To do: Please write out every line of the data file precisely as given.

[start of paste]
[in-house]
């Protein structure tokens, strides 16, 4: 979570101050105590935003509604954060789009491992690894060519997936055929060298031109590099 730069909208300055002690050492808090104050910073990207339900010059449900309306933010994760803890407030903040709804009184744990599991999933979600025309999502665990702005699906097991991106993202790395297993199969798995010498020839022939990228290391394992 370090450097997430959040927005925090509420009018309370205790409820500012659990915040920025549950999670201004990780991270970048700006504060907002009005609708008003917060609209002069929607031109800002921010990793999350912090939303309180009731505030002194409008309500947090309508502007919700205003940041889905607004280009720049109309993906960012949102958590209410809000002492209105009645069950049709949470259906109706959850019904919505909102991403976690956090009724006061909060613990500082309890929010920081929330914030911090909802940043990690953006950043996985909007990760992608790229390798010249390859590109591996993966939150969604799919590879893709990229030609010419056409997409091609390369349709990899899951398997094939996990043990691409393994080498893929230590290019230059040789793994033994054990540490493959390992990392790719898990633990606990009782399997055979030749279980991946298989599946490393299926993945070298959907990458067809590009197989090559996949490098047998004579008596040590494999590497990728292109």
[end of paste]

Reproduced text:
[in-house]
């Protein structure tokens, strides 16, 4: 979570101050105590935003509604954060789009491992690894060519997936055929060298031109590099 730069909208300055002690050492808090104050910073990207339900010059449900309306933010994760803890407030903040709804009184744990599991999933979600025309999502665990702005699906097991991106993202790395297993199969798995010498020839022939990228290391394992 370090450097997430959040927005925090509420009018309370205790409820500012659990915040920025549950999670201004990780991270970048700006504060907002009005609708008003917060609209002069929607031109800002921010990793999350912090939303309180009731505030002194409008309500947090309508502007919700205003940041889905607004280009720049109309993906960012949102958590209410809000002492209105009645069950049709949470259906109706959850019904919505909102991403976690956090009724006061909060613990500082309890929010920081929330914030911090909802940043990690953006950043996985909007990760992608790229390798010249390859590109591996993966939150969604799919590879893709990229030609010419056409997409091609390369349709990899899951398997094939996990043990691409393994080498893929230590290019230059040789793994033994054990540490493959390992990392790719898990633990606990009782399997055979030749279980991946298989599946490393299926993945070298959907990458067809590009197989090559996949490098047998004579008596040590494999590497990728292109």